While Congress debates fiscal policies on the Hill, voters can take part in the debate with the Fiscal Ship, an award-winning online game about the federal budget. Developed by the Woodrow Wilson International Center for Scholars and the Hutchins Center on Fiscal and Monetary Policy at Brookings, the game allows players to learn more about the impact of specific policies proposed by politicians and see their long-term impact on our national debt. 

The game has been updated to be more interactive, with group play and classroom setup. Players can now compare their own federal budget agenda to their peers. For teachers, this includes a group presentation mode, lesson plans, and the option to print off plans for easier integration into the classroom.

The goal of the game is to challenge players to find a combination of policies that match their values and priorities and set the budget on a sustainable course. To play, players choose their priorities by selecting three governing goals such as reducing inequality, strengthening national defense, and fighting climate change. With the latest updates, players can also opt to have the game provide random goals to speed along the decision-making process. A player then chooses from more than 100 different tax and spending options to achieve these goals while trying to bring the debt-to-GDP ratio down from a projected 130 percent in 2041 to 75 percent – a goal many economists consider reasonable.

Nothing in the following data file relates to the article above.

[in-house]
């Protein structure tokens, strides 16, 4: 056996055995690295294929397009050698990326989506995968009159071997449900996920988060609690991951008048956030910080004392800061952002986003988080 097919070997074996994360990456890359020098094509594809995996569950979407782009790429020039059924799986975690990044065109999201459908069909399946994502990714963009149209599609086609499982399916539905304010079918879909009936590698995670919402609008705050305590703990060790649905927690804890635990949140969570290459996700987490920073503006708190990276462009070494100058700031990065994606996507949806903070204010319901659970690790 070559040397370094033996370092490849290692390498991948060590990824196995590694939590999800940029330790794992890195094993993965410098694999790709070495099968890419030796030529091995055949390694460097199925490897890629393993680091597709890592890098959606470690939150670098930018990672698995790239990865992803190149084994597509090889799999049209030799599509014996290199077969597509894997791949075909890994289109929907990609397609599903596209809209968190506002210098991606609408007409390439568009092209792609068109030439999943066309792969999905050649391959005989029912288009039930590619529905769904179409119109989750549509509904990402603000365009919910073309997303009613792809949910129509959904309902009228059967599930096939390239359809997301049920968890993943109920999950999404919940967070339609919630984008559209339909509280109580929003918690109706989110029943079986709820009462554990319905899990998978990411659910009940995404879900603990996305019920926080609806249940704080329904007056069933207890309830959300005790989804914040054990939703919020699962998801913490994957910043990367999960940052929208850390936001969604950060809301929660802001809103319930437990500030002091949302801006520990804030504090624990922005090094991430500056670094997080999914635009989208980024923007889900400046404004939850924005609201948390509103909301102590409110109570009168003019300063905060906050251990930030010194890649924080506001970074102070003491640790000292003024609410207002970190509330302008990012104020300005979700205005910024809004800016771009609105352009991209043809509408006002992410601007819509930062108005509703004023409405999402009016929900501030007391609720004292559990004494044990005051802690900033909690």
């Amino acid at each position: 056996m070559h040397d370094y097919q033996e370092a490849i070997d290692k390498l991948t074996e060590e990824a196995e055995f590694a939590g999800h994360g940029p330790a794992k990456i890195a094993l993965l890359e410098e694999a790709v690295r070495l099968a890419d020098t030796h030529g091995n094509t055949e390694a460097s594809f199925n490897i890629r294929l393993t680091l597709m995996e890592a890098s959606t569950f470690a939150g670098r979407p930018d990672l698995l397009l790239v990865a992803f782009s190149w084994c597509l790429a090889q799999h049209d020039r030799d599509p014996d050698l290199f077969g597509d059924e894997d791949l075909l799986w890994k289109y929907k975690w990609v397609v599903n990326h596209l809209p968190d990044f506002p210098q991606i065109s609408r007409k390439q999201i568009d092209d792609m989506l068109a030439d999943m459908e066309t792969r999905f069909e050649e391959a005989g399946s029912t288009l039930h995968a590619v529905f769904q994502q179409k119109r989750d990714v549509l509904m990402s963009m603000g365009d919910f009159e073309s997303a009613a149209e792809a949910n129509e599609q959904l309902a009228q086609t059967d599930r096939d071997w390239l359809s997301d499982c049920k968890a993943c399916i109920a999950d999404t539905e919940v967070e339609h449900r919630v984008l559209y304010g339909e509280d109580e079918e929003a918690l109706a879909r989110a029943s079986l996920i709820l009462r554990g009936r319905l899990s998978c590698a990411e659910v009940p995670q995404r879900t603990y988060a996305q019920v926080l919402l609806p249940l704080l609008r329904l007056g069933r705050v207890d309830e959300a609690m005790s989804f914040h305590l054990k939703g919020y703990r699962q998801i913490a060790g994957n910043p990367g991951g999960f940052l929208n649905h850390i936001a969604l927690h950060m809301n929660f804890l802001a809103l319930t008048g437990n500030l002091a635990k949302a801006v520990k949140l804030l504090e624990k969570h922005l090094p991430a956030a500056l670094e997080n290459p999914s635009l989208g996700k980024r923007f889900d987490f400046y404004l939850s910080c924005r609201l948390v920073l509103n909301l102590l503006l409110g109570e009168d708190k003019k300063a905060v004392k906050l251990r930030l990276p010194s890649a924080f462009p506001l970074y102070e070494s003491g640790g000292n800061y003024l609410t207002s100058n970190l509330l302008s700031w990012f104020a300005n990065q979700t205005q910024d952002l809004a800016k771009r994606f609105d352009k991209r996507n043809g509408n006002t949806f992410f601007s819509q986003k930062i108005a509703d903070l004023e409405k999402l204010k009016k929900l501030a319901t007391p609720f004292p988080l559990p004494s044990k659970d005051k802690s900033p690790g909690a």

The 2016 International Serious Play Gold Award Medal winning game has close to 300,000 people who have tried their hand at reducing the federal debt since the game’s launch last year. Consistently updated using Congressional Budget Office long-term projections, the game allows players to see – in real time – how the nation’s spending and tax cuts play out over the next 25 years. 

“Sadly, Congress has few tools to use to understand the budget,” said Jane Harman, a former nine-term Congresswoman who has been head of The Wilson Center since 2011. “Congress is under-informed and constituents have limited information about the tough trade-offs involved in making sound decisions about fiscal policy.”

“Now more than ever, Americans need to understand the choices on taxes and spending that our elected representatives confront, said David Wessel, director of the Hutchins Center on Fiscal and Monetary Policy at the Brookings Institution. “There is so much misleading rhetoric these days that obscures the fiscal reality. Without leaning left or right, The Fiscal Ship aims to help people unfamiliar with all the technicalities and jargon grasp the essentials of the federal budget.”